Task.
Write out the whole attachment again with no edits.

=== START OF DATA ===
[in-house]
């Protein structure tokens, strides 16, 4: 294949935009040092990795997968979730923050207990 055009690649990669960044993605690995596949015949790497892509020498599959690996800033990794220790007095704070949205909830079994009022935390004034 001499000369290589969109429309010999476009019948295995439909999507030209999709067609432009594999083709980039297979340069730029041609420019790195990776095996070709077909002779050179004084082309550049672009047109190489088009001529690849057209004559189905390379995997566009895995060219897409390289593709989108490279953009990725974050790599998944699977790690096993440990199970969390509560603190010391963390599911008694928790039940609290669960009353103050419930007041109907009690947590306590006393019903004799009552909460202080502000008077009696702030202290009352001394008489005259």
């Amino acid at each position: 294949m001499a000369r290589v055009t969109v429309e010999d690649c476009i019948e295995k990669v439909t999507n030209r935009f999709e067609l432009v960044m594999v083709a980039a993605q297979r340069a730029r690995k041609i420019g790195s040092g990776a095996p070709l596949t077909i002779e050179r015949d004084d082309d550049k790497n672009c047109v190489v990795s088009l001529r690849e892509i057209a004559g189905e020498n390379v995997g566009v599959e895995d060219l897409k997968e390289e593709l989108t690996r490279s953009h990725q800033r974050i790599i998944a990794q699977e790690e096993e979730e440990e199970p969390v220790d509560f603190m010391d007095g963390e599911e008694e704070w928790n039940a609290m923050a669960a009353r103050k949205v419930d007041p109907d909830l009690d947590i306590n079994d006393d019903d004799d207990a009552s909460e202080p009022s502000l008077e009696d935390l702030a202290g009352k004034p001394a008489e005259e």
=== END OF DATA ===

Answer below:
[in-house]
């Protein structure tokens, strides 16, 4: 294949935009040092990795997968979730923050207990 055009690649990669960044993605690995596949015949790497892509020498599959690996800033990794220790007095704070949205909830079994009022935390004034 001499000369290589969109429309010999476009019948295995439909999507030209999709067609432009594999083709980039297979340069730029041609420019790195990776095996070709077909002779050179004084082309550049672009047109190489088009001529690849057209004559189905390379995997566009895995060219897409390289593709989108490279953009990725974050790599998944699977790690096993440990199970969390509560603190010391963390599911008694928790039940609290669960009353103050419930007041109907009690947590306590006393019903004799009552909460202080502000008077009696702030202290009352001394008489005259």
């Amino acid at each position: 294949m001499a000369r290589v055009t969109v429309e010999d690649c476009i019948e295995k990669v439909t999507n030209r935009f999709e067609l432009v960044m594999v083709a980039a993605q297979r340069a730029r690995k041609i420019g790195s040092g990776a095996p070709l596949t077909i002779e050179r015949d004084d082309d550049k790497n672009c047109v190489v990795s088009l001529r690849e892509i057209a004559g189905e020498n390379v995997g566009v599959e895995d060219l897409k997968e390289e593709l989108t690996r490279s953009h990725q800033r974050i790599i998944a990794q699977e790690e096993e979730e440990e199970p969390v220790d509560f603190m010391d007095g963390e599911e008694e704070w928790n039940a609290m923050a669960a009353r103050k949205v419930d007041p109907d909830l009690d947590i306590n079994d006393d019903d004799d207990a009552s909460e202080p009022s502000l008077e009696d935390l702030a202290g009352k004034p001394a008489e005259e």